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Gallery Ezakwantu

African Art  - Art Africain - Tribal Art -  菲洲艺术 - Afrikanische Kunst - Außereuropäische Kunst


Central and Southern African Tribal Art





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African Potters - The Making of Pots





The following publication takes you step by step through the making of African clay pots. The booklet and research was made possible by a grant from the Swedish International Development Agency (SIDA) to whom we express our gratitude. Thanks also to The Danish International Development Agency (DANIDA) for their support of the photography in Zambia and to Mr. Chiti Kabwe of the Moto Moto Museum who assisted the researchers. Special thanks should also go to the Zambian Ambassador to Sweden, Mr. S J Kazunga for his support for the project.





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Back Cover



Gallery Ezakwantu specializes in aesthetically pleasing, authentic, old pots and vessels from South East and Southern Africa, including those of the Lozi, Makonde, Ndau, Nyakusa, Nyanja, Shona, South Sotho, Tambuka, Tsonga and Zulu peoples. Click on the image below to enter our page.





Click this thumb to view a discussion on Mangbetu effigy vessels.  





About Pottery


The invention of pottery is a highly significant cultural phenomenon in human history. Although the role of early ceramics in different areas of the world is still a matter of debate, the emergence of pottery in a culture has often been linked with important changes in lifestyle, such as sedentary living and the emergence of food production. Although pottery may have had different functions in different communities, and at distinct times in the same communities, it obviously had, and still has, a major impact on people’s lives. Ceramics have not only assumed a utilitarian role, for instance in the preparation and storage of food and beverages, but clay pots and figurines have also served ritual and medical purposes (Barnett & Hoopes 1995). In sub-Saharan Africa pottery is invested with great symbolic importance. The craft is surrounded with rituals and prohibitions and several steps in the production sequence serve as a metaphor for interpreting and acting upon certain facets of human experience. People make metaphoric use of pottery vocabulary to refer to transformations from wet to dry, soft to hard, raw to cooked, natural to cultural, impure to pure through the operation of heat, to mark isolation and destruction, to designate bodily cavities, or to discuss concepts like spirit, conception, and essence (Barley 1994; Gosselain 1999; Jacobson-Widding 1992). Moreover, ‘potting traditions are “sociotechnical aggregates”, an intricate mix of inventions, borrowed elements, and manipulations that display an amazing propensity to redefinition by individuals and local groups’ (Gosselain 2000). A potter’s technical behavior thus leaves room for choices both along functional and social or symbolic lines, creating multifaceted associations between technological styles and social identity.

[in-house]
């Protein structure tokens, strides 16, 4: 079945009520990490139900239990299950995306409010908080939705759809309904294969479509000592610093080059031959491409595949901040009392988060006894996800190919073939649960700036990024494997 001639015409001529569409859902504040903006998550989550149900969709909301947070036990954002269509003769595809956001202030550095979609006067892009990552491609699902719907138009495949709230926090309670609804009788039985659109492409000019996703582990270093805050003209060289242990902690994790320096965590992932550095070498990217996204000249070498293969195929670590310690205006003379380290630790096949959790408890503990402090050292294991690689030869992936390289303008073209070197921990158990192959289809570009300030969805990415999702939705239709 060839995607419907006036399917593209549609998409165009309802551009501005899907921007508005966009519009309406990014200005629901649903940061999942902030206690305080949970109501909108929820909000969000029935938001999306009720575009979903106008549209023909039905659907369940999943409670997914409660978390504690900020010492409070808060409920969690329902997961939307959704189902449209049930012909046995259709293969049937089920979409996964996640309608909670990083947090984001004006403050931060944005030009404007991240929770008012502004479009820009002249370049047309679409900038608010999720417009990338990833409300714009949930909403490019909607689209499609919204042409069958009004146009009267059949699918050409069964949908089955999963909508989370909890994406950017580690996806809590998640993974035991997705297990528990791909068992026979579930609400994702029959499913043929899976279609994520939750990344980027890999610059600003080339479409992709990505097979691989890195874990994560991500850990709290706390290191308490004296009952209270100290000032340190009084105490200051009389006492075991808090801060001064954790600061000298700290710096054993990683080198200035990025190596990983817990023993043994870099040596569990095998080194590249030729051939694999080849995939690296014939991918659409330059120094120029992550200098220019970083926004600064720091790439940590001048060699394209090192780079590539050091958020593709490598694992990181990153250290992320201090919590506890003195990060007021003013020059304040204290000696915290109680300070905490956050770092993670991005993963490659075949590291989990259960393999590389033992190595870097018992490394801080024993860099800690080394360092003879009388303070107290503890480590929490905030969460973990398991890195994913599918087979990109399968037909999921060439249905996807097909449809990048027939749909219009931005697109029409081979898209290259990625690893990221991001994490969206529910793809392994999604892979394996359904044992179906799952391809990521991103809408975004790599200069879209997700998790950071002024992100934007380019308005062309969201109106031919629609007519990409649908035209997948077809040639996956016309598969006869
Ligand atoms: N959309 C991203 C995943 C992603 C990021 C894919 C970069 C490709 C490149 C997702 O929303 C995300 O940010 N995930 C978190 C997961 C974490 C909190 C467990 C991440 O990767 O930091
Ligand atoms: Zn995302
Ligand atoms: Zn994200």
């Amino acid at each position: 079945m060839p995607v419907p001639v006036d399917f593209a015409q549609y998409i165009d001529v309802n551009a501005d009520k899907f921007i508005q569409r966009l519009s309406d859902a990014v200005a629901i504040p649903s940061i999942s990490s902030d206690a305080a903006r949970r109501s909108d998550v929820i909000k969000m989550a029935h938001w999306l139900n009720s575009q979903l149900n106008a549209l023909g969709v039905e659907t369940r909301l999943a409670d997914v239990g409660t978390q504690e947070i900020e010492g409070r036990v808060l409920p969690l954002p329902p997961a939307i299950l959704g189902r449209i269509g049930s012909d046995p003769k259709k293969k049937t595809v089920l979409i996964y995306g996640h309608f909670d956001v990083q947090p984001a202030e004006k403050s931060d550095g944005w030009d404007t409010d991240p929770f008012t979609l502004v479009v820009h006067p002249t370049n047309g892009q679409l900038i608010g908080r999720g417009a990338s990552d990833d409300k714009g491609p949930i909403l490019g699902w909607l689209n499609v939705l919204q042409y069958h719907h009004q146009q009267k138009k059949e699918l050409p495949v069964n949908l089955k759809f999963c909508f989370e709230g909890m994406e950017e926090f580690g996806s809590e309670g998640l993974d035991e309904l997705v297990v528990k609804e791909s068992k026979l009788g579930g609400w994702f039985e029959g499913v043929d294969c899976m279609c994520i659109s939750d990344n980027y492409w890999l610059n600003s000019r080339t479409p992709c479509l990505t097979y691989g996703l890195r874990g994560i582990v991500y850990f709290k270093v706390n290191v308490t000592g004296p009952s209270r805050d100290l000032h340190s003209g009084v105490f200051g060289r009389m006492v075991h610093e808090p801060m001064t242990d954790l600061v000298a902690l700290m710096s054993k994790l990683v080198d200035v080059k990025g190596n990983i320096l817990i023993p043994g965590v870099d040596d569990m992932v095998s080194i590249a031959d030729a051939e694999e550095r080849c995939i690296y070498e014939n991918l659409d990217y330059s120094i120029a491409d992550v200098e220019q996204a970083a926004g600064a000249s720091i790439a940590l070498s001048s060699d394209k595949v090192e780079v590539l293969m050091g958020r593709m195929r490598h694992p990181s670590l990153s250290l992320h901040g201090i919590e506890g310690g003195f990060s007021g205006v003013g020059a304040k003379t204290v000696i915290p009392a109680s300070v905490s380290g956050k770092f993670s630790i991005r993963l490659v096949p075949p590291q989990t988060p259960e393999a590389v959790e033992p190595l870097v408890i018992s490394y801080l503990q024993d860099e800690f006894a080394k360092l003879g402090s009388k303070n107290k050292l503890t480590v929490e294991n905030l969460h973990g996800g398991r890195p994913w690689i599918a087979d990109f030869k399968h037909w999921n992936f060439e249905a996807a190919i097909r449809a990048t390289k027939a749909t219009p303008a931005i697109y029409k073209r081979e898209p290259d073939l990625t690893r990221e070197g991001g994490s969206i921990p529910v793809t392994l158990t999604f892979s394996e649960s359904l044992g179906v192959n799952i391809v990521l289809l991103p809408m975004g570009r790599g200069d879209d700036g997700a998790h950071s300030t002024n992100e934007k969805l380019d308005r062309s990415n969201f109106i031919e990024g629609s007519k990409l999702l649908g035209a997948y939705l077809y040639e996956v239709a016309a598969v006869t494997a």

Lungu Pot - Zambia - Private Collection











Galerie Ezakwantu

Southern African Tribal Art - African Art 


Central and Southern African Tribal Art


Art Africain      頂级菲洲艺术品中心     Afrikanische Kunst     Außereuropäische Kunst




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African Adornment - African Axes - African Basketry - African Beadwork - African Beer Cups - African Beer Pots - Colonial Figures - African Containers - Contemporary African Art - African Costume - African Currency - African Dolls - African Figures - African Hair Combs - African Headdresses - African Wigs - African Headrests - African Neck Rests - African Masks - Masques Africains - African Meat Platters - African Milk Pails - Miscellaneous Objects African Musical Instruments - African Jewelry - African Jewellery - African Pipes - African Shields - African Snuff  Spoons - African Snuff Bottles - African Spoons - African Ladles - African Staffs - African Status Objects - African Stools - African Thrones - African Tobacco Bags - Central African Weapons - Southern African Weapons - North African Weapons - Other Weapons - Zulu Imbenge Pot Covers






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